AboutZoos, Since 2008


Den and the art of polar bear research

pub­lished 12 April 2014 | mod­i­fied 12 April 2014

Every autumn, in the Arc­tic arch­i­pel­ago of Sval­bard, polar bears build dens to give birth and nurse their young through the first days of life. Know­ing how many cubs are born – and where their dens are located – is crit­i­cal to under­stand­ing the sta­tus of the bears as they face a future of rapidly decreas­ing ice.

Polar bear cubs in denWhen the polar bears of Sval­bard ven­ture from their dens this year, a joint expe­di­tion of WWF-​Canon and the Nor­we­gian Polar Insti­tute (NPI) will be there to observe how the bears are adapt­ing to chang­ing sea ice con­di­tions. The WWF-​Canon expe­di­tion arrived only weeks after the max­i­mum extent of Arc­tic sea ice was found to be at its fifth low­est level in the satel­lite record. A recently pub­lished paper also sug­gests that the Sval­bard expe­di­tion area will be ice-​free in sum­mer by 2050.

The fol­low­ing video shows one model of how the sum­mer Arc­tic ice cap may van­ish over the years through 2049, cour­tesy of Uni­ver­sity Cor­po­ra­tion for Atmos­pheric Research:

We don’t know what the future holds for these bears. We do know that bear pop­u­la­tions deprived of sea ice for sig­nif­i­cant amounts of time are less likely to sur­vive or breed successfully.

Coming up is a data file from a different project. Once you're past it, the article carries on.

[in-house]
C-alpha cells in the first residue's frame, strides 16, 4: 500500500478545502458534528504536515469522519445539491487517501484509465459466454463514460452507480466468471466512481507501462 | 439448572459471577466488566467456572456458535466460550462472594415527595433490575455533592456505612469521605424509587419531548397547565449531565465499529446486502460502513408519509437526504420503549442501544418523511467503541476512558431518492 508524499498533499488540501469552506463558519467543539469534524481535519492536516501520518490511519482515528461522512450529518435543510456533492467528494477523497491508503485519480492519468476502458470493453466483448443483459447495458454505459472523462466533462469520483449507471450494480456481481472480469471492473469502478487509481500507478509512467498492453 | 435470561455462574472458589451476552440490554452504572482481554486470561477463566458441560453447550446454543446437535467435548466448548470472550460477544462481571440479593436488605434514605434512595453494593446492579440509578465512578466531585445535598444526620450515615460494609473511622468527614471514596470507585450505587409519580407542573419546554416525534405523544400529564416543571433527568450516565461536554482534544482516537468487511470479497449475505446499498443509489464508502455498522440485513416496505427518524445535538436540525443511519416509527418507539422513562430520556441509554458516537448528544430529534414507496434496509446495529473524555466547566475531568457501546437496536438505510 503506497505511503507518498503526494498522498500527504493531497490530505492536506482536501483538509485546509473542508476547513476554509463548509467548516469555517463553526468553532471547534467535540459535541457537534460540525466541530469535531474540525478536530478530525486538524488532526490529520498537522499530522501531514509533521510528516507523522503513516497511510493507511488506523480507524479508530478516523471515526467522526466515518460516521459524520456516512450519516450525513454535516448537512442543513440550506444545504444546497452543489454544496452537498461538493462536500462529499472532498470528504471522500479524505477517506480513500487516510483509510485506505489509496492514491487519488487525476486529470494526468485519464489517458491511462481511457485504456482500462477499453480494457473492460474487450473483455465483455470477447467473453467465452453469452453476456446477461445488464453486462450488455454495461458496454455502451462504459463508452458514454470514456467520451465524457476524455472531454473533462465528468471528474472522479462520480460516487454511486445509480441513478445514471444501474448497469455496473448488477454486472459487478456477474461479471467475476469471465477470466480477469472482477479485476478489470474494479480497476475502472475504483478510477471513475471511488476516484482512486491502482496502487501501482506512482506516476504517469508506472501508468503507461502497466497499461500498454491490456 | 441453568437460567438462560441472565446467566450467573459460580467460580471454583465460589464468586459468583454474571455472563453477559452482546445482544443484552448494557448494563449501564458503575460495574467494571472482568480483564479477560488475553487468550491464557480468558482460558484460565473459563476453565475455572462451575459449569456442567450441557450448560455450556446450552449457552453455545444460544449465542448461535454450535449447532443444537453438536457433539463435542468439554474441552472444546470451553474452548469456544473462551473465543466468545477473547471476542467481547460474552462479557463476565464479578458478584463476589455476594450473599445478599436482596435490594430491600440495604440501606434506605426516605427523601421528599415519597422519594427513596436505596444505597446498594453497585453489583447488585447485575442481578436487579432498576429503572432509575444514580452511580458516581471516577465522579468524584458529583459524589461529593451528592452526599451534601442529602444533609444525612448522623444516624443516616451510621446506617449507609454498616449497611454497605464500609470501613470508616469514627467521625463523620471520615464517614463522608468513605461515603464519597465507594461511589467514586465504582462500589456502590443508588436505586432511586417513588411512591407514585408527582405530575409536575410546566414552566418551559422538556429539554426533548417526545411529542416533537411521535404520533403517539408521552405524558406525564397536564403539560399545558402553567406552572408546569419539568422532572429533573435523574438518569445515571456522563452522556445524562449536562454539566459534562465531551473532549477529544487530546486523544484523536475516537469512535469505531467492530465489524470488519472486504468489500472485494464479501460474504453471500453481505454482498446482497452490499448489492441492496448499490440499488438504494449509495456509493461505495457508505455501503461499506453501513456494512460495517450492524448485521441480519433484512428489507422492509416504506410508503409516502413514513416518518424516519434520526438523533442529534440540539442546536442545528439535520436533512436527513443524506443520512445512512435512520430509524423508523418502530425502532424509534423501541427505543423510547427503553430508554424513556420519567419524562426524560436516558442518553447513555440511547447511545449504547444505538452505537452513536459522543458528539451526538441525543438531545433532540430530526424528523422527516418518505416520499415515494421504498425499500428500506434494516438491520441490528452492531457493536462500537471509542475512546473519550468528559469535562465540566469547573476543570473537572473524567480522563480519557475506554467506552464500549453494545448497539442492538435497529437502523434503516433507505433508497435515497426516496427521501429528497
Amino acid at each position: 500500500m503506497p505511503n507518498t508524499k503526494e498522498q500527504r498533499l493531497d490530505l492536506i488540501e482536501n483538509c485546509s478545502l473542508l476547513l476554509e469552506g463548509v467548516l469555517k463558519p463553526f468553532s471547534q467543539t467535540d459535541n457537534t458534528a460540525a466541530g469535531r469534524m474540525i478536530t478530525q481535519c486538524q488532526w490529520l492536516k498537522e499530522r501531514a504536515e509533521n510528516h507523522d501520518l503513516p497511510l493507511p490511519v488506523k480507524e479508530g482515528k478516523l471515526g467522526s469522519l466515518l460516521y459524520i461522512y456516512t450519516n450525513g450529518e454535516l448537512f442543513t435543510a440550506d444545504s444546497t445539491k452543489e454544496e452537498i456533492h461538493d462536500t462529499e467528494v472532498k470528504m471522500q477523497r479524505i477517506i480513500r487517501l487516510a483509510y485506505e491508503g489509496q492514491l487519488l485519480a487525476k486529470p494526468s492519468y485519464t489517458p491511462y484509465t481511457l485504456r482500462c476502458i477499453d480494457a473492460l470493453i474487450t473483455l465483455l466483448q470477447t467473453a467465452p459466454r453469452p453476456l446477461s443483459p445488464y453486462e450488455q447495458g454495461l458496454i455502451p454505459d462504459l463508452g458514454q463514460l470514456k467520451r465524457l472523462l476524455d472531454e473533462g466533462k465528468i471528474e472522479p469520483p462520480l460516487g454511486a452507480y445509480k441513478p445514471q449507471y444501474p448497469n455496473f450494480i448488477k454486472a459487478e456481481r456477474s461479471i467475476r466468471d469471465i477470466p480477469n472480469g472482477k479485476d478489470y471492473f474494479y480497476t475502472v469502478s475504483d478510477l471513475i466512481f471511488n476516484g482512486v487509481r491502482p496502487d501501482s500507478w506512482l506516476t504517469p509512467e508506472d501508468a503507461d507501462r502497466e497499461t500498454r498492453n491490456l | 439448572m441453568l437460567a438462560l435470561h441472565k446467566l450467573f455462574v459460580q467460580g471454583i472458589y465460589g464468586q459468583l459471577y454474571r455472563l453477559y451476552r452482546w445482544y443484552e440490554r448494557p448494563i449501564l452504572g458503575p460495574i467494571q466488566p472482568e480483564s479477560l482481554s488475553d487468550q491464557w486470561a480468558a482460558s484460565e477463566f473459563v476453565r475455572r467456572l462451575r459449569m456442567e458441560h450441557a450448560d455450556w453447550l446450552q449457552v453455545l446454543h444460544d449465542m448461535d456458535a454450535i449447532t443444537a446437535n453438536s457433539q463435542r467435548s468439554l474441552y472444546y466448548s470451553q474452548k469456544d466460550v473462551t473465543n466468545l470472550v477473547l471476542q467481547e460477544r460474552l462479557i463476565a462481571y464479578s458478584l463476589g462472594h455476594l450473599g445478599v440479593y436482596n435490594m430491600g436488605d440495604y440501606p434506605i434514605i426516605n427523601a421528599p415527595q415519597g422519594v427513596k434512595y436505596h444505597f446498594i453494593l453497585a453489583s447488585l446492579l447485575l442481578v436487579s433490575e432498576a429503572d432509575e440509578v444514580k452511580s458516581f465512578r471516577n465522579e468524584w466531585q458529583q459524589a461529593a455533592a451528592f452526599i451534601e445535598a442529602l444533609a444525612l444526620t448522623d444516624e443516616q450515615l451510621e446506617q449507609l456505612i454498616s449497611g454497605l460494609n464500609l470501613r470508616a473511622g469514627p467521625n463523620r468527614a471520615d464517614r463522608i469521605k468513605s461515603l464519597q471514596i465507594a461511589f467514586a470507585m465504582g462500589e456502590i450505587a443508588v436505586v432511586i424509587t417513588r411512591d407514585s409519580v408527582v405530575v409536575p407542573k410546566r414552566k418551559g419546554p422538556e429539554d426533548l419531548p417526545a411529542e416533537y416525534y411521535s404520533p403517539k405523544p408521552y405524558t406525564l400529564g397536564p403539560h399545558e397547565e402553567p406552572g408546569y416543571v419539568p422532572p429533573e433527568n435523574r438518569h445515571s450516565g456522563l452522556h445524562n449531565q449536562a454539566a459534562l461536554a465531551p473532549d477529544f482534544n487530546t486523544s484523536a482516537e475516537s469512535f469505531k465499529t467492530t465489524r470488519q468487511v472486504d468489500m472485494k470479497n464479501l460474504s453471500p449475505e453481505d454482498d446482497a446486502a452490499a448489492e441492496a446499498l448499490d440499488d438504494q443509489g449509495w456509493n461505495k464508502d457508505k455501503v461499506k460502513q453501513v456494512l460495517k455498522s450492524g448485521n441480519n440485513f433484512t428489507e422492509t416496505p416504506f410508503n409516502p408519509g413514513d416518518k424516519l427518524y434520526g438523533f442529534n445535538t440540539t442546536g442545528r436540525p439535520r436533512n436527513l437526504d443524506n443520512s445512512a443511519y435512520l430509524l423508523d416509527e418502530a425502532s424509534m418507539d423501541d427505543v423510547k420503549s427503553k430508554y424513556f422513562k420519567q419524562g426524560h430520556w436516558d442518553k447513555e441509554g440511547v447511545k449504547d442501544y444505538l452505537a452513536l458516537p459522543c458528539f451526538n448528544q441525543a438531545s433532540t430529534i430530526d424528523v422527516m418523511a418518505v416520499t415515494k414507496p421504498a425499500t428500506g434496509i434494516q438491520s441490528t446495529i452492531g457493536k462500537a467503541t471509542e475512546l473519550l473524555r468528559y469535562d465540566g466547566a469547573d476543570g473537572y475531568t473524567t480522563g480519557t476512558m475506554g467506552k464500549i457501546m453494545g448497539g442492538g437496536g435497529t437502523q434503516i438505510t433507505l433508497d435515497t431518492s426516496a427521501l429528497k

(Geoff York, WWF polar bear lead)

There is some evi­dence that the Sval­bard pop­u­la­tion is mov­ing away from tra­di­tional den­ning sites on the Nor­we­gian islands. The bears need to be close to sea ice to hunt when they emerge from their dens. One pos­si­bil­ity is that they are mov­ing fur­ther east where the ice sur­vives longer.

“For WWF, this is impor­tant work to under­stand how many cubs were born last win­ter and where they were born,” said Gert Polet, an Arc­tic expert with WWF-​Netherlands. “We want to see how polar bears use an area that is encoun­ter­ing such rapid change because of melt­ing and shift­ing sea ice.”

NPI researchers will place satel­lite col­lars on female bears so that they can track their travel over the next year. Com­par­ing the posi­tion of the bears to satel­lite infor­ma­tion about the sea ice will help explain how polar bears are respond­ing to ice con­di­tions and how they might adapt to future changes.

Four of the bears col­lared dur­ing the expe­di­tion can be fol­lowed on WWF’s polar bear tracker as soon as the satel­lite col­lars are acti­vated. The NPI and WWF-​Canon expe­di­tion runs from April 11 through April 21 and can be fol­lowed at http://​panda​.org/​s​v​a​l​b​a​r​d

The expe­di­tion is spon­sored by Canon Europe, Con­ser­va­tion Imag­ing Part­ner of WWF Inter­na­tional. Canon has a long­stand­ing part­ner­ship with WWF that goes back over six­teen years, using imag­ing exper­tise to help WWF record and pro­mote aware­ness of the state of the envi­ron­ment and cli­mate change. Canon is sup­ply­ing pho­to­graphic equip­ment for this project and spon­sor­ing a lead­ing Swedish wildlife pho­tog­ra­pher and Canon Ambas­sador, Bru­tus Östling, to cap­ture images of the wildlife encoun­tered along the way.

(Source: WWF Global news, 10.04.2014)

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